Gantt charts. Love ‘em, hate ‘em, or can’t live without ‘em, they’re a reality of a marketer’s life. But how do you make yours stand out from the rest?
I’ve gathered some of the best examples around, along with some free templates to get you started. Dive in below and find your favorite. But first ...
What is a Gantt Chart used for?
Gantt charts are a project management tool that helps marketers visualize project timelines, progress, and deliverables. Visual lines or bars clearly display which tasks are completed and what’s to come, allowing managers to allocate time and responsibility accordingly.
The elements within a Gantt chart can be grouped into four categories: resources, milestones, tasks, and dependencies.
Resources: Project managers must have insight into what resources are needed for tasks outlined in a Gantt chart, in order for each to be completed on time.
Milestones: Along your timeline, there will likely be milestones, both small and large, that must be hit in order to keep your project on track. A milestone for a blog launch might be, “Blog post draft due on 5/30.”
Tasks: There are specific things that need to be completed along the way of your project. In our blog post example, a task might be, “Edit blog post.”
Dependencies: Tasks on your Gantt chart will be related to each other, for example, the editor won’t be able to complete her task of editing the blog post until the writer has met their milestone and submitted their draft on 5/30. These are dependencies and should be noted in your chart.
Benefits of Using a Gantt Chart
The main goal of a Gantt chart is to track the timeline and completion of a project. It’s beneficial for project managers who need to keep team momentum on campaigns with many moving parts, like product launches or marketing events. Here are some additional benefits of using Gantt charts:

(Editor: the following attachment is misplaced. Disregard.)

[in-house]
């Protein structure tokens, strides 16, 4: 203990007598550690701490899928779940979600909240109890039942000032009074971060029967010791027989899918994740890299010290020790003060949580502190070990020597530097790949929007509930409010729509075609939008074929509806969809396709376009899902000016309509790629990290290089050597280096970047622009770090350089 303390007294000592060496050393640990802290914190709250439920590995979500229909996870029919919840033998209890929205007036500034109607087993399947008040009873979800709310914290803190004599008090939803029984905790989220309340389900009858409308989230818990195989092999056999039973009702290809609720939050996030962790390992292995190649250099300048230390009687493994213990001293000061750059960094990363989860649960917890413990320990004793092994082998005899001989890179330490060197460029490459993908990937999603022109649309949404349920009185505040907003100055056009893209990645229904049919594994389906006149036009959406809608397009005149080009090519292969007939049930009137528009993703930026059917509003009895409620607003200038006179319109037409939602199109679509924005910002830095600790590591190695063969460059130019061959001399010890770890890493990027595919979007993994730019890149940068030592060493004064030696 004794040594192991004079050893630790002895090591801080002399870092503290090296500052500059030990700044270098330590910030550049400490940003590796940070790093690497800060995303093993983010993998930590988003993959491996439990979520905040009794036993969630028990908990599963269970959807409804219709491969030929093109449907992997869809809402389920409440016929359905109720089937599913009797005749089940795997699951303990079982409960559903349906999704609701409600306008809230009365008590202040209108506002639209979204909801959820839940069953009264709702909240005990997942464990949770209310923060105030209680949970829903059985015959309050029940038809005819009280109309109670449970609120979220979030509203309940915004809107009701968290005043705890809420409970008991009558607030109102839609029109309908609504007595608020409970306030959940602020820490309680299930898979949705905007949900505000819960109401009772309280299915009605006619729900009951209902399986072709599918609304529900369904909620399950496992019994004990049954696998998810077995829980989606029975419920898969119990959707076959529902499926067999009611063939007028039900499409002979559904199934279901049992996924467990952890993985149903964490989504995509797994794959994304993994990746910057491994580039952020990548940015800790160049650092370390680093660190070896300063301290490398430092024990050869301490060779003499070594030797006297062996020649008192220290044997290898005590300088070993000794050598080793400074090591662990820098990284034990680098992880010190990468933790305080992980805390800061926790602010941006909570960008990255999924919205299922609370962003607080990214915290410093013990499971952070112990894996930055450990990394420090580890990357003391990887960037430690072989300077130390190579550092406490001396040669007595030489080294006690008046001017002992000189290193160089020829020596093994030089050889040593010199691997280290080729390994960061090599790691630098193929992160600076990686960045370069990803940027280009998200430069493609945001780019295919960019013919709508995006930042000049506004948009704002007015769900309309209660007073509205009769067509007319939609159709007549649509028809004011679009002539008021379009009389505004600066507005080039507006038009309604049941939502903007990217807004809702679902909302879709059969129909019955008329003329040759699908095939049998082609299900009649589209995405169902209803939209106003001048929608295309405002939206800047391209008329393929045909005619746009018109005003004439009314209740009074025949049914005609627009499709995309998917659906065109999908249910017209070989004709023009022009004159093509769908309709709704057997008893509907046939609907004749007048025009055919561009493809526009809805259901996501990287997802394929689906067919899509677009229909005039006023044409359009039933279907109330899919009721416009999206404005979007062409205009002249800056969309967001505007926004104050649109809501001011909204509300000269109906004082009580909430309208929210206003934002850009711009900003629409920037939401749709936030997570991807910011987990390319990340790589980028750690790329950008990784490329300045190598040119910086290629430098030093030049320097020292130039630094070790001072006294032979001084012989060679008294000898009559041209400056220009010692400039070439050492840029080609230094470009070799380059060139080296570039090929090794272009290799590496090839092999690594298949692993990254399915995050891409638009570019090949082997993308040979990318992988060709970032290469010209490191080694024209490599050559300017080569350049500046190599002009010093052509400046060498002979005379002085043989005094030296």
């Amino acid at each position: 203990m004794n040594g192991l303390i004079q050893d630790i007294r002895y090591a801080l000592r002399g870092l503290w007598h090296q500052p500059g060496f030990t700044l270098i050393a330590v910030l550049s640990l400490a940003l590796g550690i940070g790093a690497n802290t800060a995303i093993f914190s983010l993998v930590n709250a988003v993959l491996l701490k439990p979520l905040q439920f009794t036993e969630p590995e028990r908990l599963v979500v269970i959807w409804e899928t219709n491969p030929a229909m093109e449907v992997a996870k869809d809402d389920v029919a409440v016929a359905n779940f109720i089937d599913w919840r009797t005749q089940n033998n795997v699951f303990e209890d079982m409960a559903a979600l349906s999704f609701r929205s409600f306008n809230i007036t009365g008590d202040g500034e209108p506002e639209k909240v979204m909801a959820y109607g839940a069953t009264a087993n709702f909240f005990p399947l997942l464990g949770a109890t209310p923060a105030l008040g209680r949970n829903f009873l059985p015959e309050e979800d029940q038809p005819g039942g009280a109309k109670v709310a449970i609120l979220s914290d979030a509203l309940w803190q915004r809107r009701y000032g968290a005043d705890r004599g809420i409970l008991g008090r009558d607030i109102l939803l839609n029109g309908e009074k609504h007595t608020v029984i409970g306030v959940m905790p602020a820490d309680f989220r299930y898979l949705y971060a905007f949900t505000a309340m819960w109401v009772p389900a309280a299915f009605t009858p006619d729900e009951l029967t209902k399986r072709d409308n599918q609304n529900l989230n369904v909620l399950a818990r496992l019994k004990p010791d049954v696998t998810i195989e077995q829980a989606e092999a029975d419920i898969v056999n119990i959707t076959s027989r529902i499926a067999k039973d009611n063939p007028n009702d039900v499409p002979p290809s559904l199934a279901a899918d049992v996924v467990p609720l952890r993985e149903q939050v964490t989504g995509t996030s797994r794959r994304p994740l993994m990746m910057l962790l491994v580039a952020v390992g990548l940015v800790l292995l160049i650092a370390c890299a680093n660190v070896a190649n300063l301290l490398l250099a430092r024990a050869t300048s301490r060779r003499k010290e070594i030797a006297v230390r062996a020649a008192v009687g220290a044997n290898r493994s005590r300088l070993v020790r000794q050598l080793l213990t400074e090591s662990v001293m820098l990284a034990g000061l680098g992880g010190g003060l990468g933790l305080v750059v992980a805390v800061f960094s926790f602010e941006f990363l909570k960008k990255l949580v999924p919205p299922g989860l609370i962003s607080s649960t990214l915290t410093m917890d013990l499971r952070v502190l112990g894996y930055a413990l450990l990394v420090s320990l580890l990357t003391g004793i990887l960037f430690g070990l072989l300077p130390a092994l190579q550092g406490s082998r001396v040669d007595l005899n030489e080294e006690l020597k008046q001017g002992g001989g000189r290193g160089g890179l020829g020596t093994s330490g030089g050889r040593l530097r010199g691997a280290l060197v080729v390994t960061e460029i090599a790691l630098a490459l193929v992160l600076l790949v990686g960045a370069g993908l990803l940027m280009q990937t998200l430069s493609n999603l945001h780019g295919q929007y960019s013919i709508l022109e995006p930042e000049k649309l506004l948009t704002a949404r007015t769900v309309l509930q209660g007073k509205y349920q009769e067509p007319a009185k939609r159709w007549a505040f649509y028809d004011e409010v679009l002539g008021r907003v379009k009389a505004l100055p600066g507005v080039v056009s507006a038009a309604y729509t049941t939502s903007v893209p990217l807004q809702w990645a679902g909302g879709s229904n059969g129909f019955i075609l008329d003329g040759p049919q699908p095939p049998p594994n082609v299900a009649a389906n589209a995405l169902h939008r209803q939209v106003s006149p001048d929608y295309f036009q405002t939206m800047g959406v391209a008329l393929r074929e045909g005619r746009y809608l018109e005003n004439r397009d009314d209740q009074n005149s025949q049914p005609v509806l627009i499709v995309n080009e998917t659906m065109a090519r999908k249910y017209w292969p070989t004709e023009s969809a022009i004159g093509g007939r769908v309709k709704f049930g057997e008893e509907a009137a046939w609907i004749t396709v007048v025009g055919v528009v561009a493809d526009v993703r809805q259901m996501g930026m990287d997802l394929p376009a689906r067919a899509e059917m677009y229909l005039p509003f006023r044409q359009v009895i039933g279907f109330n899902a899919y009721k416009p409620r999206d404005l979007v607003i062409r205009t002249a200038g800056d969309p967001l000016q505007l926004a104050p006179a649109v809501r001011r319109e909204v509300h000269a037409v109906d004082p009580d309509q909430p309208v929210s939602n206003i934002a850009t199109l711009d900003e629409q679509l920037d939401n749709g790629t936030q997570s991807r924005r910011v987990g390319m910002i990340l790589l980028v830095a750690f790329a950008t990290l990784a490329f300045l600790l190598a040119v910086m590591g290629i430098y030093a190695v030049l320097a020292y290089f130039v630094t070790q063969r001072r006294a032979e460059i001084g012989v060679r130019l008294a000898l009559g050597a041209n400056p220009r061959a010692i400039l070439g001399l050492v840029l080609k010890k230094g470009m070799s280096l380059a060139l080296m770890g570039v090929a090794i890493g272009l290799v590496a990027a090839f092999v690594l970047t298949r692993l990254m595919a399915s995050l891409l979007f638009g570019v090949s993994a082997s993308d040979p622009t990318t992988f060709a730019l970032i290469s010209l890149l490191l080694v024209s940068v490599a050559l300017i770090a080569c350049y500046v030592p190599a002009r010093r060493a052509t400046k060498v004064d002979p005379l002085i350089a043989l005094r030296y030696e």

Visual tracking gives an overarching view of projects and their timelines, helping DRIs understand progress and assign responsibility accordingly.
Clear project timelines aid with resource planning, as you'll know which tasks require which tools and exactly when DRIs will need those tools.
Visual understanding of which project elements rely on each other for completion so PMs can inform responsible individuals of high-priority tasks.
Increased transparency, as all involved parties are aware of expectations and how individual progress impacts team progress.
You can create Gantt charts in Excel, PowerPoint, Google Sheets, and more, and this tracking method can be used in a variety of industries, from marketing to construction, and even design.
So, what does that look like? Let’s dive in with some beautiful Gantt chart examples, below. Prepare to geek out.
Gantt Chart Examples
1. Gantt Chart in Excel
Creating Gantt charts in Excel is a common practice and one you’ll likely come across in your work. Excel doesn’t have a predefined Gantt chart, but the “Stacked Bar” feature is your friend, once more, allowing you to show project progression. Here’s an example of an Excel Gantt chart. Download it free, here.
And here’s a helpful “how-to” video for the excel-challenged among us <raises hand>.
2. Gantt Chart in PowerPoint
Want to include a Gantt chart in your next PowerPoint Presentation? Use this PowerPoint example as your guide. PowerPoint doesn’t have a built-in Gantt feature, but you can build and edit a chart inside of the platform using their “Stacked Bar” feature.
When using the above template to make a Gantt chart in PowerPoint, consider these pro tips:
Leverage the task bars to your advantage and adjust their length in accordance with your plan. This template is also flexible, so you can shorten or increase the length of tasks if things come up during your project execution process.